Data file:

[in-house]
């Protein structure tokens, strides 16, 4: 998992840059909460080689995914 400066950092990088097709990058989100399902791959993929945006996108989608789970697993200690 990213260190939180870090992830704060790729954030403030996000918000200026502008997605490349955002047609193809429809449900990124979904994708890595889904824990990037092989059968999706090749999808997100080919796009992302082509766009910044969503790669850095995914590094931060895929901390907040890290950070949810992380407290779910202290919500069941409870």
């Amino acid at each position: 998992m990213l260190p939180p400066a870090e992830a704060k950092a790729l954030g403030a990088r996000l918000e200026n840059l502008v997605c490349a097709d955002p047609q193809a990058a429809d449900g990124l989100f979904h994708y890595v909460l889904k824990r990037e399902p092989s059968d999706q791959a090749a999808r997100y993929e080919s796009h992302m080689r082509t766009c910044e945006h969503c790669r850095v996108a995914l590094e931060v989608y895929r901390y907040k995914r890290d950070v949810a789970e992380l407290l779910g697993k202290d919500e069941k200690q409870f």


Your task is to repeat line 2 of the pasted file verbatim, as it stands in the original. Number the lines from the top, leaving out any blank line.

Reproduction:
């Protein structure tokens, strides 16, 4: 998992840059909460080689995914 400066950092990088097709990058989100399902791959993929945006996108989608789970697993200690 990213260190939180870090992830704060790729954030403030996000918000200026502008997605490349955002047609193809429809449900990124979904994708890595889904824990990037092989059968999706090749999808997100080919796009992302082509766009910044969503790669850095995914590094931060895929901390907040890290950070949810992380407290779910202290919500069941409870």